The Guardian: “Queensland stabbing: British woman killed by attacker who allegedly shouted ‘Allahu Akbar'”
Steve Gollschewski, a deputy police commissioner, said the alleged offender’s comments “may be construed as being of an extremist nature” and investigators were working with Australian federal police to establish his motives.
What motives are being considered?
But police were “not ruling out any motivations at this early stage, whether they be criminal or political”.
Investigators would also consider whether “mental health or drug misuse” issues were a factor in the attack alongside any “indication of an extremist slant or he was radicalised”, Gollschewski said at a press conference in Brisbane.
They don’t know why. But they know enough to narrow the field of investigation:
“This is not about race or religion, it is about individual criminal behaviour,” he said.
Is that a fact?
Friends of a British backpacker stabbed more than 20 times as he tried in vain to save the life of a young woman allegedly knifed by a Frenchman shouting “Allahu Akbar” at a north Queensland hostel are praying he recovers.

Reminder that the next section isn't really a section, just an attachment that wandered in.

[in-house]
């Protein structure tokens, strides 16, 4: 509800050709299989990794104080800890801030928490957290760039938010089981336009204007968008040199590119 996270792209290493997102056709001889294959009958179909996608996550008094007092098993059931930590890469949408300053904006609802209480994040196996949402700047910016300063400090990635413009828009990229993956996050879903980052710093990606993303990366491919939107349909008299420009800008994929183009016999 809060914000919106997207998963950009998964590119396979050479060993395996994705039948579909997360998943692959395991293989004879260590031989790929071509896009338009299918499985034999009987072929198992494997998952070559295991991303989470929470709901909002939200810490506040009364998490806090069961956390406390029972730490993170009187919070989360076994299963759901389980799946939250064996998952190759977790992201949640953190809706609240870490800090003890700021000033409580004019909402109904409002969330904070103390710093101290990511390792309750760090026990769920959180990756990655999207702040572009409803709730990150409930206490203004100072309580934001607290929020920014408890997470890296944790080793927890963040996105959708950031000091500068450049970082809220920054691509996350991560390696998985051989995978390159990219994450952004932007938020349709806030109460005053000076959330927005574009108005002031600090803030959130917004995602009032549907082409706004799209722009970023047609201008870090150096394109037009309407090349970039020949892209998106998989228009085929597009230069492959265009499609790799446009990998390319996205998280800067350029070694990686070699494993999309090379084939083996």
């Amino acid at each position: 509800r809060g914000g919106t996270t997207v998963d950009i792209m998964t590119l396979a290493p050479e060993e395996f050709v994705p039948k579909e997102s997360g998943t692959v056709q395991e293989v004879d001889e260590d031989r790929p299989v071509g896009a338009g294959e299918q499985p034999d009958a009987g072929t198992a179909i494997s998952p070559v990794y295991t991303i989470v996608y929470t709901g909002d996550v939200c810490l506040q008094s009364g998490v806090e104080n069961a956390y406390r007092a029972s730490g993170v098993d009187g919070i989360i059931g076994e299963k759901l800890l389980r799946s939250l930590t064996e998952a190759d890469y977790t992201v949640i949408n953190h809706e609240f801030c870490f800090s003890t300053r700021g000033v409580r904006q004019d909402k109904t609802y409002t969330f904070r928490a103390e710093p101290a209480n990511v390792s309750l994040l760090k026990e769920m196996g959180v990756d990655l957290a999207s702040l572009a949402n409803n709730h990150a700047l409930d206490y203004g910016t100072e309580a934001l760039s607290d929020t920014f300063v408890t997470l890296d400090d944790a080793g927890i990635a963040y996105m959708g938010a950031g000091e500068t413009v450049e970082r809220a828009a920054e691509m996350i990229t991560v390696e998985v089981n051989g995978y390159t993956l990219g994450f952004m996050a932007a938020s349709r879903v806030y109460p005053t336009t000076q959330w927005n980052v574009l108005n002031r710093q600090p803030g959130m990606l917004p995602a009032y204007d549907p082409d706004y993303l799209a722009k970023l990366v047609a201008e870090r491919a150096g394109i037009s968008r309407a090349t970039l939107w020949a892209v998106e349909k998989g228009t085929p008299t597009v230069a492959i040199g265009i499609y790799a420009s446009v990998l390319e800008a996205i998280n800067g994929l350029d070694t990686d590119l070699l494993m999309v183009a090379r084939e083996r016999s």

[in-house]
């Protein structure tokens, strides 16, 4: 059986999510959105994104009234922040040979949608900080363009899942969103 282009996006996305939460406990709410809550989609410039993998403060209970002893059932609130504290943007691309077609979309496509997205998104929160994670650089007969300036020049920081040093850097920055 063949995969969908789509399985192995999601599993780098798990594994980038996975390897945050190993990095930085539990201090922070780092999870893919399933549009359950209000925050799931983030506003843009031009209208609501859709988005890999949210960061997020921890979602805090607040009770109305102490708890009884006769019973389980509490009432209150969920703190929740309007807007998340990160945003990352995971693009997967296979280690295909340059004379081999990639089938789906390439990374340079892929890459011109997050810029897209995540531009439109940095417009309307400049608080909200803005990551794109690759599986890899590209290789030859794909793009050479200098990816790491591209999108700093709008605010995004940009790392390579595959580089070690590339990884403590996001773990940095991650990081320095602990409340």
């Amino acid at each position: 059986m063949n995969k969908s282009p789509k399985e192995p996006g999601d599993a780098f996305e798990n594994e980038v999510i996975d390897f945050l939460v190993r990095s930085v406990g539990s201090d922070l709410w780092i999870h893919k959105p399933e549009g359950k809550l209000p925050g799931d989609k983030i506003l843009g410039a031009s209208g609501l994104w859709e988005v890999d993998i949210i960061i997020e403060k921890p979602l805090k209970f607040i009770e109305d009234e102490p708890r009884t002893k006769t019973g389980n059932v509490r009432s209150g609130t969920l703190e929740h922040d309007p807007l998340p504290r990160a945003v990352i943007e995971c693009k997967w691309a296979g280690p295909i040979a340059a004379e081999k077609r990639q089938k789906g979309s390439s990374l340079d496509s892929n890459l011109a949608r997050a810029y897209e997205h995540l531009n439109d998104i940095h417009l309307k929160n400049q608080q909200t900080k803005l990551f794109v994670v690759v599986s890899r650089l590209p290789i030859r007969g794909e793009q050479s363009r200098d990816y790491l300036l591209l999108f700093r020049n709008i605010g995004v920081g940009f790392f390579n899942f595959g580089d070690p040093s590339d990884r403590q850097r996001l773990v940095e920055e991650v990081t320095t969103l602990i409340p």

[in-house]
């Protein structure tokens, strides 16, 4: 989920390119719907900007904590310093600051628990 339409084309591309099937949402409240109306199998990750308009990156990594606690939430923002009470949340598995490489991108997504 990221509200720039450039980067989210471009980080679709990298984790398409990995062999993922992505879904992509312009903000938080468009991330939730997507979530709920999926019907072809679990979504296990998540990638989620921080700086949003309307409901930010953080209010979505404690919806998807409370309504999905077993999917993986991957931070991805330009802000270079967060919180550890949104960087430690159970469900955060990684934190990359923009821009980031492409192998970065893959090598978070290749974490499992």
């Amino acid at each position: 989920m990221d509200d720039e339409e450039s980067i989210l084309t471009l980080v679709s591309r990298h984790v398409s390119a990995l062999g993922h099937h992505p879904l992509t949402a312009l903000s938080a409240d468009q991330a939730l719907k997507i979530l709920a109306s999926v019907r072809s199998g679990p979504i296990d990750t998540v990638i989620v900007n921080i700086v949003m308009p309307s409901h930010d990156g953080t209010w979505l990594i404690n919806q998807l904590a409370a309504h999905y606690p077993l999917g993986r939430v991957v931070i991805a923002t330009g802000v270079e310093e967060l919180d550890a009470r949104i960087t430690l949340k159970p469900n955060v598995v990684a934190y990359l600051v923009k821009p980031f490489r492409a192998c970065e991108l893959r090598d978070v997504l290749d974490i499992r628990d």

Up to 30 terrified witnesses at the Shelley’s Home Hill hostel 100km south of Townsville watched as Smail Ayad, 29, who had been singing the French national anthem, burst in crying “God is great” in Arabic.
Australian Federal Police are now investigating if the attacker has any link to any terror organisations…
In a press conference, deputy police commissioner Steve Gollschewski said the investigation was in its early stages and all motivations were being considered, including criminal and political, as well as the impact of drugs and mental health problems.
Always the mental health issues. Just Press f9 on the keyboard and everything is ok. (Unless you suffer from the horror of poor mental health and are being profiled as a potential knife attacker, in which case, it’s awful.)